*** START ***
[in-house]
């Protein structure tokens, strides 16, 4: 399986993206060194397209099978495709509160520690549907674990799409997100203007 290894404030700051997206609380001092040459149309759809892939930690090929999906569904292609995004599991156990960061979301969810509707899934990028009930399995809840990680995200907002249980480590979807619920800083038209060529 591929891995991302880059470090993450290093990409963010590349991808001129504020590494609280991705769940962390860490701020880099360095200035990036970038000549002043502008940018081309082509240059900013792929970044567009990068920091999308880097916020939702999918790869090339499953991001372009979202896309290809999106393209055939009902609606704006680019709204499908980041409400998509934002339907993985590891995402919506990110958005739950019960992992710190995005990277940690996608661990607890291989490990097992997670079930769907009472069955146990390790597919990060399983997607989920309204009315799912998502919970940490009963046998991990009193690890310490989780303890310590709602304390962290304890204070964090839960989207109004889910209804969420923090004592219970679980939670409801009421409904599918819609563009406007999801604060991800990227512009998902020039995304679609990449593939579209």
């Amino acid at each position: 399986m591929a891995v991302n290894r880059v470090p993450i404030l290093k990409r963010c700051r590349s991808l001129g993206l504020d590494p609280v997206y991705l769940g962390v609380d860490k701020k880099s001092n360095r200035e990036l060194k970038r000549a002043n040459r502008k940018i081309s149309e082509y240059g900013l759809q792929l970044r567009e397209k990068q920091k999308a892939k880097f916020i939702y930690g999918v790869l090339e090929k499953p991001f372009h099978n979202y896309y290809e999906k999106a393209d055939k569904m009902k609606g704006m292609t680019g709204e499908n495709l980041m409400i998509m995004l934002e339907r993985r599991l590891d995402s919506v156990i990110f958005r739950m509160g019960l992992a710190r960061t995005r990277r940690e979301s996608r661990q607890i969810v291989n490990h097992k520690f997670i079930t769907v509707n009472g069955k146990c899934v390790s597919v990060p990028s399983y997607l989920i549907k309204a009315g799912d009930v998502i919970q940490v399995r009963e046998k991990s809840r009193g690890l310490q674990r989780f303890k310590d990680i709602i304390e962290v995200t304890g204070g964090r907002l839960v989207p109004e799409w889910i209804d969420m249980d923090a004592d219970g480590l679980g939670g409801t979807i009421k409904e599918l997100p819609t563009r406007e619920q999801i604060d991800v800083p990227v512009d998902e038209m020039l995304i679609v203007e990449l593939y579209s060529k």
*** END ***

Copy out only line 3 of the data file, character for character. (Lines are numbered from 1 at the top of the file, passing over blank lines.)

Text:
């Amino acid at each position: 399986m591929a891995v991302n290894r880059v470090p993450i404030l290093k990409r963010c700051r590349s991808l001129g993206l504020d590494p609280v997206y991705l769940g962390v609380d860490k701020k880099s001092n360095r200035e990036l060194k970038r000549a002043n040459r502008k940018i081309s149309e082509y240059g900013l759809q792929l970044r567009e397209k990068q920091k999308a892939k880097f916020i939702y930690g999918v790869l090339e090929k499953p991001f372009h099978n979202y896309y290809e999906k999106a393209d055939k569904m009902k609606g704006m292609t680019g709204e499908n495709l980041m409400i998509m995004l934002e339907r993985r599991l590891d995402s919506v156990i990110f958005r739950m509160g019960l992992a710190r960061t995005r990277r940690e979301s996608r661990q607890i969810v291989n490990h097992k520690f997670i079930t769907v509707n009472g069955k146990c899934v390790s597919v990060p990028s399983y997607l989920i549907k309204a009315g799912d009930v998502i919970q940490v399995r009963e046998k991990s809840r009193g690890l310490q674990r989780f303890k310590d990680i709602i304390e962290v995200t304890g204070g964090r907002l839960v989207p109004e799409w889910i209804d969420m249980d923090a004592d219970g480590l679980g939670g409801t979807i009421k409904e599918l997100p819609t563009r406007e619920q999801i604060d991800v800083p990227v512009d998902e038209m020039l995304i679609v203007e990449l593939y579209s060529k």